“Law 2.0”, “digital media law”. Great tag lines but is it all “sound and fury”, signifying nothing new? After all, there are plenty of examples of how existing laws are being applied to the online world. Are the law and Web 2.0 an odd couple fated to be forever out of sync? Alternatively, are we moving slowly but inexorably to a position where the law will move seamlessly between the digital and physical worlds?
In exploring these themes, I want to examine whether there is anything really new and whether the world of Law 2.0 has distinctive features and, if so, what the messages are for the media industries and business generally.
Liability for third party content
Liability for third party content, including user generated content, is the hot potato of Law 2.0. To what extent should search engines, social network sites, forum operators, etc, be liable for content they make available? To what extent can they claim exemption under the ISP immunities?
The current legal framework in the EU is under strain and there are two main reasons. First, the law is pre-Web 2.0: it was developed in the mid to late 1990’s, before the growth of search engines and social networks. Second, advances in software to search and filter content have raised questions about whether service providers need to take any active steps to detect and remove illegal content in order to rely on the exemptions.
The E-Commerce Directive contains three categories of exemption for ISPs and other intermediaries from civil and criminal liability for carrying or hosting illegal content. The immunity is ”˜across the board’, applying to all kinds of liability including copyright infringement and defamation.
There are several key points to note about these ISP immunities, which are built around the principle of ”˜hear no evil, see no evil, do no evil’:
The “mere conduit” exemption applies provided that the ISP doesn’t initiate or interfere with the transmission.
The caching and hosting exemptions require the service provider to act “expeditiously” to remove or disable access to unlawful content in certain circumstances.
Article 15 removes any obligation on service providers to monitor content in order to qualify for these immunities.
However, in a recent case in Belgium the Court imposed a duty on an ISP to use filtering technology in order to claim the exemptions. This case suggests that technological advances will impact on how the exemptions are interpreted, thereby encouraging intermediaries to take a proactive role in dealing with illegal content.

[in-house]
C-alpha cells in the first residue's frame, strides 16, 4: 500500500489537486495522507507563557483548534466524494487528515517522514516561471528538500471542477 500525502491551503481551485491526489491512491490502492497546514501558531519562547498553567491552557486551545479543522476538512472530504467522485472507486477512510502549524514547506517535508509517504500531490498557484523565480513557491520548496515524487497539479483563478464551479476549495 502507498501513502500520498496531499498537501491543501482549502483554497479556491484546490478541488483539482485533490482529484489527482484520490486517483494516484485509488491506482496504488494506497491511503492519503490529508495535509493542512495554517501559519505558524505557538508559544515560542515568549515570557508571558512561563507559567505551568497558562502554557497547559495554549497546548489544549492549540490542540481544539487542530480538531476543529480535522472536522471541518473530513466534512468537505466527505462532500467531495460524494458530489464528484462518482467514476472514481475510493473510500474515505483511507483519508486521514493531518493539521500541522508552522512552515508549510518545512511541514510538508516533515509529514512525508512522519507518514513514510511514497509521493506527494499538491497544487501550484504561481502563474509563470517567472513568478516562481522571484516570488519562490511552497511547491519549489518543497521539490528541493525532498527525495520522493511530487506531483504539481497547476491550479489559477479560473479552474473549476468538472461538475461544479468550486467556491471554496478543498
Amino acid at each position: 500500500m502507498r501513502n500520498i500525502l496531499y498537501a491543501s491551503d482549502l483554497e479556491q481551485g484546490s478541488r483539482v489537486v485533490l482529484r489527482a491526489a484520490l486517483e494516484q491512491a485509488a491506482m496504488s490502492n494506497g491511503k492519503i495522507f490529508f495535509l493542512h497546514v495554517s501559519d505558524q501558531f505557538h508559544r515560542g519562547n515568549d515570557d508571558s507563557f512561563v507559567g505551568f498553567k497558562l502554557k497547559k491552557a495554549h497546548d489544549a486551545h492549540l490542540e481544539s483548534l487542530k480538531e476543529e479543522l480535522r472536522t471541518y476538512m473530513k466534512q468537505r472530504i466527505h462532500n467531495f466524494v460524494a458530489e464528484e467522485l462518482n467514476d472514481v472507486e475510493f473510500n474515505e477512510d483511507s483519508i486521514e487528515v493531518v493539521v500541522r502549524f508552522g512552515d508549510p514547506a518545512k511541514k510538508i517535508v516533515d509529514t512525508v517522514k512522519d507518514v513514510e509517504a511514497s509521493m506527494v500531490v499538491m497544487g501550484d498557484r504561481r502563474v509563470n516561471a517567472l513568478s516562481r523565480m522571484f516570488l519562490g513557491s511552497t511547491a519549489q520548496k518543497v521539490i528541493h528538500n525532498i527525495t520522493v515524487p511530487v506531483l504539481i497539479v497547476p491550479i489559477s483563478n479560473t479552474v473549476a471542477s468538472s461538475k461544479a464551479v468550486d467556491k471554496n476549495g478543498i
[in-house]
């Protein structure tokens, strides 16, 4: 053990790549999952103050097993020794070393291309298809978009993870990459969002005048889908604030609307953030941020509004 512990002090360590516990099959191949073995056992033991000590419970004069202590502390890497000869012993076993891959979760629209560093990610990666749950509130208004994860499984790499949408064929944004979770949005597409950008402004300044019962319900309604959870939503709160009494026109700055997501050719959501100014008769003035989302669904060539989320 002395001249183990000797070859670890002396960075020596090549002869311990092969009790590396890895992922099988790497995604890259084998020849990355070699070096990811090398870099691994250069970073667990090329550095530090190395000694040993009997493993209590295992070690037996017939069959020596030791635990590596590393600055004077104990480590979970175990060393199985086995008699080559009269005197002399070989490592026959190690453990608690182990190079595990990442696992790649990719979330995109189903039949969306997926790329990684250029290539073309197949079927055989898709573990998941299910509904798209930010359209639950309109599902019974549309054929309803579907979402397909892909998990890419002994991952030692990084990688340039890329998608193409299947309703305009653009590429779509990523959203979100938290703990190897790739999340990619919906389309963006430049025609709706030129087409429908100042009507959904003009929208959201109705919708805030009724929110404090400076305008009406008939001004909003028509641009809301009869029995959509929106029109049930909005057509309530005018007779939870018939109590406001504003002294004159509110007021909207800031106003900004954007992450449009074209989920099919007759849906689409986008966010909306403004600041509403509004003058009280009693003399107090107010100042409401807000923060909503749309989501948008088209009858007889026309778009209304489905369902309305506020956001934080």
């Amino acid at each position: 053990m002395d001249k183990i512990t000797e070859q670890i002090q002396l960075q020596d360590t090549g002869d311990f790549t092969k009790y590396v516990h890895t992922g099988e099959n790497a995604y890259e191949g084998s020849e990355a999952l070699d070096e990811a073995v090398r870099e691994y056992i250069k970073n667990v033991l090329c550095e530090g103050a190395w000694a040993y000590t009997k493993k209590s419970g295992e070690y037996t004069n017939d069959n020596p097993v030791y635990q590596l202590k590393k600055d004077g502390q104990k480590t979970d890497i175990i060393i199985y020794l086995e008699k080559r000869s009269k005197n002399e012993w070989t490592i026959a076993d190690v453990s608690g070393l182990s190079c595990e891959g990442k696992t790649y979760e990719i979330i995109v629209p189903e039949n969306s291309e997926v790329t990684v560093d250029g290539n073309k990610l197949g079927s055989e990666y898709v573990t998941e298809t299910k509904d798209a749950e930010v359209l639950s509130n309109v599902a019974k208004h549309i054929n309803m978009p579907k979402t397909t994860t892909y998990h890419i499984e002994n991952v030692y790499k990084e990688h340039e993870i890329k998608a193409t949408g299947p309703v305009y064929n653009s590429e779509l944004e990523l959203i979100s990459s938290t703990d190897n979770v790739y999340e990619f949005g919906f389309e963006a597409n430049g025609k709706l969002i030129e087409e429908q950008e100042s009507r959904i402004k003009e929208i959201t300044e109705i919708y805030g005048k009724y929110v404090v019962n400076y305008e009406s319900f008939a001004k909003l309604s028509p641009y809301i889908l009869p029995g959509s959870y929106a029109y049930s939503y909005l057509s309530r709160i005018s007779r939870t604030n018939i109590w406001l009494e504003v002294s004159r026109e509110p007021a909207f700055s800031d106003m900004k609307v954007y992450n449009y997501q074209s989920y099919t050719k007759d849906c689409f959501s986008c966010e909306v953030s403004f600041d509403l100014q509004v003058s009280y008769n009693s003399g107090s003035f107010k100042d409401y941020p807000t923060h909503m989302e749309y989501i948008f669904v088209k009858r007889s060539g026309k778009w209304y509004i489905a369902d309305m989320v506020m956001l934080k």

Even if an intermediary is granted immunity from liability under one of the exemptions, rights owners may seek injunctions against intermediaries as a way of getting at a primary infringer. In a recent case, a chat forum operator was ordered to reveal the identities of certain members of the site who had posted defamatory comments. In deciding whether to grant this type of order, a court will consider the individuals’ right to respect for their private life and their rights and freedoms under the Data Protection Act 1998. This brings us neatly on to ”¦
Search engines and social network sites have become aggregators and users of personal information. The law is struggling to hit the right balance in this area. Data protection laws vary across jurisdictions and often seem over-complex and too focused on a “tick the box” approach.
Privacy and data protection are moving up the business and legal agenda. Social network sites need advertising revenues; advertisers want eyeballs and, more than that, data about user’s preferences, interests, purchasing habits. That’s why some groups are calling for a comprehensive review of data protection laws.
But before we change the law, we should address some fundamental questions: (1) do users understand how their data is being used? (2) do they care? Probably, the answer to both is “no”. How many users of Facebook realise that unless they change default settings, details are published to your “friends” via the Mini-Feed and News Feeds whenever the user edits his or her profile information, joins a network etc? And with the increasing use of third party applications, that data can find itself in the hands of third parties outside Facebook.